Alaska OCS progress: achieving objectives in the Arctic.

Author:Bradner, Mike
Position:OIL & GAS
 
FREE EXCERPT

2012 was a tumultuous year for Shell in the Arctic. The company suffered some major mishaps and bad luck but also achieved important objectives by successfully starting two offshore exploration wells on its federal Outer Continental Shelf leases off Alaska's northern coasts.

Alaskans are closely watching Shell's progress because of the huge potential for new oil and gas discoveries in the OCS. Even though production from federally owned offshore areas would not benefit the state treasury, because no state taxes or royalties would be paid, new oil flowing through the Trans Alaska Pipeline System would be hugely beneficial.

However, Shell was not able to drill the two wells it started down to hydrocarbon-bearing zones because a specialized spill cleanup barge required to be nearby was not available. It was one of Shell's bad breaks: The barge was delayed in completion because of the complexity of its systems. Then an undersea containment dome that was part of the system was damaged in testing. Given that, the barge could not make it to the Arctic in time.

Shell's achievements were still notable, though, in that the company was able to finally surmount years of lawsuits and permit challenges to mobilize and get its small drill fleet to the Arctic, and then to safely conduct drilling. The curve balls from Lady Luck continued when a large ice floe came bearing down on Shell's drillship Noble Discover just after drilling had finally started. The ship pulled off the well and away from the slowly moving flow, which cost Shell a week before work could resume. There was a silver lining, though, in that the exercise demonstrated the flexibility of the drill fleet in dealing with Arctic hazards.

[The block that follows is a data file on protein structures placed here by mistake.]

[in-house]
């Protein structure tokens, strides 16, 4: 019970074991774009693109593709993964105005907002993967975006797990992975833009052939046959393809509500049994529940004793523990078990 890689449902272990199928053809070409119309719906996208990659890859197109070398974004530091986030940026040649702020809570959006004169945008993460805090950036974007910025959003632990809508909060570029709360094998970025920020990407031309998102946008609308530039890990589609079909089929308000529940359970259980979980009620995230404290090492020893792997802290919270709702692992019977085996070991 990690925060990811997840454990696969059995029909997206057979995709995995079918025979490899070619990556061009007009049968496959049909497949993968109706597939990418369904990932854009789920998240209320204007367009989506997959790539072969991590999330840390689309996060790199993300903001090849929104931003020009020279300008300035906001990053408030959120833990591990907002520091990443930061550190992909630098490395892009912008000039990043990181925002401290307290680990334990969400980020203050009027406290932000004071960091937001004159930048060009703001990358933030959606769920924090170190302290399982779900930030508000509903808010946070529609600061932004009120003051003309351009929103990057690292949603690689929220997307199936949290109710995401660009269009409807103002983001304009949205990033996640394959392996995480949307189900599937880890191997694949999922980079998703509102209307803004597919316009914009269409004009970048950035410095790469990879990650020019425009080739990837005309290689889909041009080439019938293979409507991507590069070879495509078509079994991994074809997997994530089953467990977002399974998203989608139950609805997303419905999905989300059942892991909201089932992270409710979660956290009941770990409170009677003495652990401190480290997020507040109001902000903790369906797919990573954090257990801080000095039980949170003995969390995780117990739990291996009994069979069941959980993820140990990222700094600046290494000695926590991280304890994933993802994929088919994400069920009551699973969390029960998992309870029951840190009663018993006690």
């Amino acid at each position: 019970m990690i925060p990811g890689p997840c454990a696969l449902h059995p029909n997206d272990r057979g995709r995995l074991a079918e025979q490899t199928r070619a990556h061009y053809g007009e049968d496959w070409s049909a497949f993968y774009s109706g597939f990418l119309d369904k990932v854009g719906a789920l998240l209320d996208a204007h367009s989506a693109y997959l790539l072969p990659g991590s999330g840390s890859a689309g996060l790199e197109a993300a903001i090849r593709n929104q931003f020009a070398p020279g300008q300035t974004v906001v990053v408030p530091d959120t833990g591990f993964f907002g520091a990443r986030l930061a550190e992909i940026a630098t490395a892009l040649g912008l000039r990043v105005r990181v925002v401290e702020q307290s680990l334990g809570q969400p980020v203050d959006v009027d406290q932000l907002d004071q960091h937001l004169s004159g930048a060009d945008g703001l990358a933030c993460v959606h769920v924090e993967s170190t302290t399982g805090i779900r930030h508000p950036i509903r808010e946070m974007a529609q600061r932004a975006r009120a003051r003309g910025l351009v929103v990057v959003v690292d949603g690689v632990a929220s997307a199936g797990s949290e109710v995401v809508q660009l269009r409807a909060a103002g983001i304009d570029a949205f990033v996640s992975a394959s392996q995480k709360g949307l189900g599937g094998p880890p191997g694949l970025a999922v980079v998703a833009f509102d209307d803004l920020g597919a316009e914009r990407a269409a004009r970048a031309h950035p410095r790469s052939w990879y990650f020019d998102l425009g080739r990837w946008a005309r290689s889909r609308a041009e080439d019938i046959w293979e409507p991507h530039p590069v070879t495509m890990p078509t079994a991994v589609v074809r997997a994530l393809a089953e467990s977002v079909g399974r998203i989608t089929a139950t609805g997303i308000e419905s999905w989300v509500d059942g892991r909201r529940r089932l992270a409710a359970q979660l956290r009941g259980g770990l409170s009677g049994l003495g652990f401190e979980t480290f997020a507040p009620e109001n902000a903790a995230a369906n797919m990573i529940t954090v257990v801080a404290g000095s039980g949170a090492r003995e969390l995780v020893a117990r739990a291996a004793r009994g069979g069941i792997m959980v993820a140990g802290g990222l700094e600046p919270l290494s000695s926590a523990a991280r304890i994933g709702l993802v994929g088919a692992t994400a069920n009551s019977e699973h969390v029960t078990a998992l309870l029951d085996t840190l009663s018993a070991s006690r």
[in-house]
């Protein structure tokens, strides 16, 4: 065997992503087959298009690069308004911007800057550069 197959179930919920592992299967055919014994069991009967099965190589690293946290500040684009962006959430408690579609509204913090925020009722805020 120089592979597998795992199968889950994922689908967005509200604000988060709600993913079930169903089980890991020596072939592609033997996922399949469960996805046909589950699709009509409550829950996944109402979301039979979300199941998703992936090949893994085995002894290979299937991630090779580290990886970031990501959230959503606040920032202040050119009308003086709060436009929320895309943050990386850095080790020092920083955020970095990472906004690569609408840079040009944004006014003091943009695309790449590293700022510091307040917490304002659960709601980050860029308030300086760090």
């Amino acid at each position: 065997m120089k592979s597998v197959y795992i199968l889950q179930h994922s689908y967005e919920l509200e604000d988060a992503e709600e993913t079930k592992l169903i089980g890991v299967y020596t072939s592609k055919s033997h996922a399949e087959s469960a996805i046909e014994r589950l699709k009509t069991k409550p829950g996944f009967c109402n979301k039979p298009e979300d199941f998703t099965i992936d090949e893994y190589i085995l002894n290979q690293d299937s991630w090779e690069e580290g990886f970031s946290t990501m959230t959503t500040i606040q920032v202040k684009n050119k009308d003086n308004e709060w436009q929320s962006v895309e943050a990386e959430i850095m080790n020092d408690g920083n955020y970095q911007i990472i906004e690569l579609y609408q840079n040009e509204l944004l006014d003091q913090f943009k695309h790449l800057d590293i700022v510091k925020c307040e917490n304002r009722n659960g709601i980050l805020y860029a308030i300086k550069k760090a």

Fierce Winter Storm

Despite these achievements, the year ended on a sour note for Shell. A fierce winter storm hit the second of its two Arctic drill vessels, the Kulluk, while that rig was being towed across the Gulf of Alaska to the Pacific Northwest to undergo winter maintenance. Cut loose from its tow lines, the Kulluk grounded on a small island near the south shore of Kodiak.

It was a tough way to end the year. On the last day of 2012, the rig was separated from tow lines connecting it to tugs and washed ashore on Sitkalidak Island off Kodiak's southern shore. The tug and drill crews were fighting ferocious weather, with seas at 30 feet and more and high winds. The lines from the tow vessel to the rig had first separated a few days earlier and were...

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